Inter-regional expert meeting on measuring South-South cooperation

Statement by Pedro Manuel Moreno, Deputy Secretary-General of UN Trade and Development (UNCTAD)

Inter-regional expert meeting on measuring South-South cooperation

[Video message]
04 June 2024


Dear colleagues,

It is my great pleasure to welcome you to this expert meeting.

Let me start by expressing our gratitude to the government of Qatar for hosting this important gathering of the global South and supporting international and regional organizations.

The nations of the Global South are sources of innovation, creativity, and human potential. South-South cooperation is a recognition of that potential.

It is founded on the premise that no country is ever too poor to teach, nor too rich to learn.

It offers a path forward – one marked by horizontality, and by shared commitment and mutual support and solidarity.

And this is much needed as we are off track to meet the 2030 Agenda on Sustainable Development. As it currently stands, only 15 percent of the Goals are on track.

South-South cooperation can play an instrumental role for rescuing progress towards the 2030 Agenda.

We need data to reflect the contribution of South-South cooperation. Data are crucial for managing and mobilizing development support and guiding policy.

For decades, countries of the North have had established data and standards to reflect their support to developing countries.

Now, for the first time, there is an agreement on an initial, voluntary Framework to measure South-South cooperation—developed by the South for the South.

The framework is an effort chaired by India and has involved Brazil, China, Colombia, Cuba, Egypt, Ghana, Mexico, South Africa, and Tanzania. Now more countries have joined the effort.

The framework was welcomed by all UN member States in 2022 with the adoption of SDG indicator 17.3.1, which measures “additional financial resources mobilized for developing countries from multiple sources.”

UN Trade and Development is a co-custodian of this indicator alongside the OECD. We are honoured to have the mandate to support developing countries in reporting data for this purpose.

We stand ready to develop guidance, reporting mechanisms, and support for interested countries to ensure that this Framework lives up to its potential, reflects the realities and amplifies the voices of the global South.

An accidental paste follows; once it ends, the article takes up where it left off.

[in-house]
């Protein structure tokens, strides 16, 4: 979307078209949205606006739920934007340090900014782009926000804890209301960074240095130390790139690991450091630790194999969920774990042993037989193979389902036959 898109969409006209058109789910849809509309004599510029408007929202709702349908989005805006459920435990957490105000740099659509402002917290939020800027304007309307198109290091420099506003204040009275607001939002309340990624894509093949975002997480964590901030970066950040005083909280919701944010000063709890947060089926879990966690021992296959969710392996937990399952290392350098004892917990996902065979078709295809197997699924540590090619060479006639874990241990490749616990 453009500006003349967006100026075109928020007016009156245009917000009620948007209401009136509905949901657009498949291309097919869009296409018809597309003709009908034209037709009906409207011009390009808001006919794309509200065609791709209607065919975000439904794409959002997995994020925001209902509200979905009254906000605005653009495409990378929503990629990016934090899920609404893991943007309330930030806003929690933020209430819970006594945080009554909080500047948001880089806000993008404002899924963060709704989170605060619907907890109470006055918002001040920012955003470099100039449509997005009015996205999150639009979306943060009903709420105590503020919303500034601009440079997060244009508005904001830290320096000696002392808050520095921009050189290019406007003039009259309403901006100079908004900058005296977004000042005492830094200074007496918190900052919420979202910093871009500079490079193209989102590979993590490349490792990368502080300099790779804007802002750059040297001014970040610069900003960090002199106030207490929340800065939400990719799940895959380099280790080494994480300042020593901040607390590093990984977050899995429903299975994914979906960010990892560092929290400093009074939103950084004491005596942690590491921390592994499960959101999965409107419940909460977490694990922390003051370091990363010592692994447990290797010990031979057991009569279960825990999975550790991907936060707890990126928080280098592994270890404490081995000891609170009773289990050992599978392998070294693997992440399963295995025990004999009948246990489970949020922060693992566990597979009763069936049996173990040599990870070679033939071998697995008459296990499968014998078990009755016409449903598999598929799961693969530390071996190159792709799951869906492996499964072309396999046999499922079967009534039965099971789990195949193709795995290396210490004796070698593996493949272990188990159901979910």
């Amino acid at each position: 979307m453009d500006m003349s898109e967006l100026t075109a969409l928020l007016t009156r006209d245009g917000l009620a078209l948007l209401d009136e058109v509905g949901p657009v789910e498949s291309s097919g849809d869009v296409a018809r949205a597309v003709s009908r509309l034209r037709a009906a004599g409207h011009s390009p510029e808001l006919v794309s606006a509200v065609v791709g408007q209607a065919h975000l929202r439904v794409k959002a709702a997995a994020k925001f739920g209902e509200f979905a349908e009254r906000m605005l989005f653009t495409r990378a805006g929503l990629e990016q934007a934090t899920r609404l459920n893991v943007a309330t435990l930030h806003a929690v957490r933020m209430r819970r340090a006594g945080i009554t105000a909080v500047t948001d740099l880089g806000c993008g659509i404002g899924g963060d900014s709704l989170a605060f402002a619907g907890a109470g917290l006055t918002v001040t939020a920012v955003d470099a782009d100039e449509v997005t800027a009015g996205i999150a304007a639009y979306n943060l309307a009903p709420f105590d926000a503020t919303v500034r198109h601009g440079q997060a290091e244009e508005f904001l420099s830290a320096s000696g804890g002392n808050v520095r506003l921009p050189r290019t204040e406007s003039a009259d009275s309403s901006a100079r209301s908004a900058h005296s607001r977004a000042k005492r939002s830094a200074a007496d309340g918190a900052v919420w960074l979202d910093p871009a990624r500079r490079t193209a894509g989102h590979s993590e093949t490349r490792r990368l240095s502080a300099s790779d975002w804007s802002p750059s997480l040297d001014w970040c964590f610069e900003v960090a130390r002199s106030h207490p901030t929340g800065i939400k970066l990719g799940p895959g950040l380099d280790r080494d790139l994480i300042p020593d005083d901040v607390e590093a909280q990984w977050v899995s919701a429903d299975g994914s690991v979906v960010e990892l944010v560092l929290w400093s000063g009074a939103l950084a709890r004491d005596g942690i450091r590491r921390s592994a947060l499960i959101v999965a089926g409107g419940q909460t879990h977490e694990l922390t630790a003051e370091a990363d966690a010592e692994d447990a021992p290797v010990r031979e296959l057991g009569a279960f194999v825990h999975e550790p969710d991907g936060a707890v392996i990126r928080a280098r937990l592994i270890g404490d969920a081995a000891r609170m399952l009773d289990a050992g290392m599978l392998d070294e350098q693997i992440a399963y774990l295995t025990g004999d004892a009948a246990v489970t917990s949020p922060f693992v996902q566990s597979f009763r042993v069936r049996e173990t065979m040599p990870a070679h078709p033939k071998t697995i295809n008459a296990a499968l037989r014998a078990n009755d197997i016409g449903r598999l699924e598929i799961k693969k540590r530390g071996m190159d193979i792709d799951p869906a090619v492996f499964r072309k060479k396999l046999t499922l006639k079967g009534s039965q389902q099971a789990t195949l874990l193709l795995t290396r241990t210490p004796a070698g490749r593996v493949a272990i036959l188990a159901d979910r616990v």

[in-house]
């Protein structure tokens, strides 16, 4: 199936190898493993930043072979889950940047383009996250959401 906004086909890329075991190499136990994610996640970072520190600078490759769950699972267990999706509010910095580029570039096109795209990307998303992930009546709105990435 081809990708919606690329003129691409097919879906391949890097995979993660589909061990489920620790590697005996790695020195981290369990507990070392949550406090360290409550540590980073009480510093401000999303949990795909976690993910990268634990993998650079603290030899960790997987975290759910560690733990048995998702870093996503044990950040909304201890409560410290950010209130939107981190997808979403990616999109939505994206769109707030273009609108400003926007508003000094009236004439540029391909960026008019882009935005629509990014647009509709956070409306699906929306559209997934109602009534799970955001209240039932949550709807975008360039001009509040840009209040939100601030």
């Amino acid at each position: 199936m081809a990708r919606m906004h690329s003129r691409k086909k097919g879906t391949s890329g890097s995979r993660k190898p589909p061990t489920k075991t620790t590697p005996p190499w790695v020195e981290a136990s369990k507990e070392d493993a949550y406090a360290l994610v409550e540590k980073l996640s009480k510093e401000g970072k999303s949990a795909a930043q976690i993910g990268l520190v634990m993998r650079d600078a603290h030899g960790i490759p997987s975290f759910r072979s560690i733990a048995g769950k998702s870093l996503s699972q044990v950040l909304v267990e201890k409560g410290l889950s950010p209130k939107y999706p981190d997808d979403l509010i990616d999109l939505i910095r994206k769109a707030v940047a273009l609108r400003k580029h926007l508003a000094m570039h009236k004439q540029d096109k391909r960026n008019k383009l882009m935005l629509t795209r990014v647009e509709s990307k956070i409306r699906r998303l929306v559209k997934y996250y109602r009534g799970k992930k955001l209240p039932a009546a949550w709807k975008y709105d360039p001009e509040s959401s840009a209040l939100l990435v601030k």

Last July, we held the first expert meeting in Brazil with 16 member States.

We carried out a global survey and sixty developing countries requested capacity support.

There is much interest, but also much to do.

This historic effort must be resourced so that it can deliver on its potential.

We should leverage existing mechanisms and establish institutional arrangements for country-led data reporting.

And we need to advocate for the importance of South-South Cooperation data in inter-governmental processes, such as the High-level Committee for South-South Cooperation, the General Assembly Second Committee, or the Financing for Development Forum.

Let me emphasize that this is a collective endeavour within the United Nations. We are joined by the UN Regional Commissions, including ESCWA, which is co-hosting this event with the government of Qatar.

We also greatly appreciate the support and engagement of the UN Office on South-South Cooperation.

And collaboration extends beyond the UN system, with participation from regional partners like the Islamic Development Bank, the Ibero-American General Secretariat (SEGIB), and the Pan-American Health Organization, and others.

Ladies and gentlemen,

This meeting will contribute to understanding and promoting the importance of data in amplifying the voices of the South and shaping the way forward.

Together, we can achieve the first-ever universal SDG indicator of development support with geographically representative and inclusive data, reflecting the perspective of the South.

I look forward to our close collaboration and wish you a productive meeting.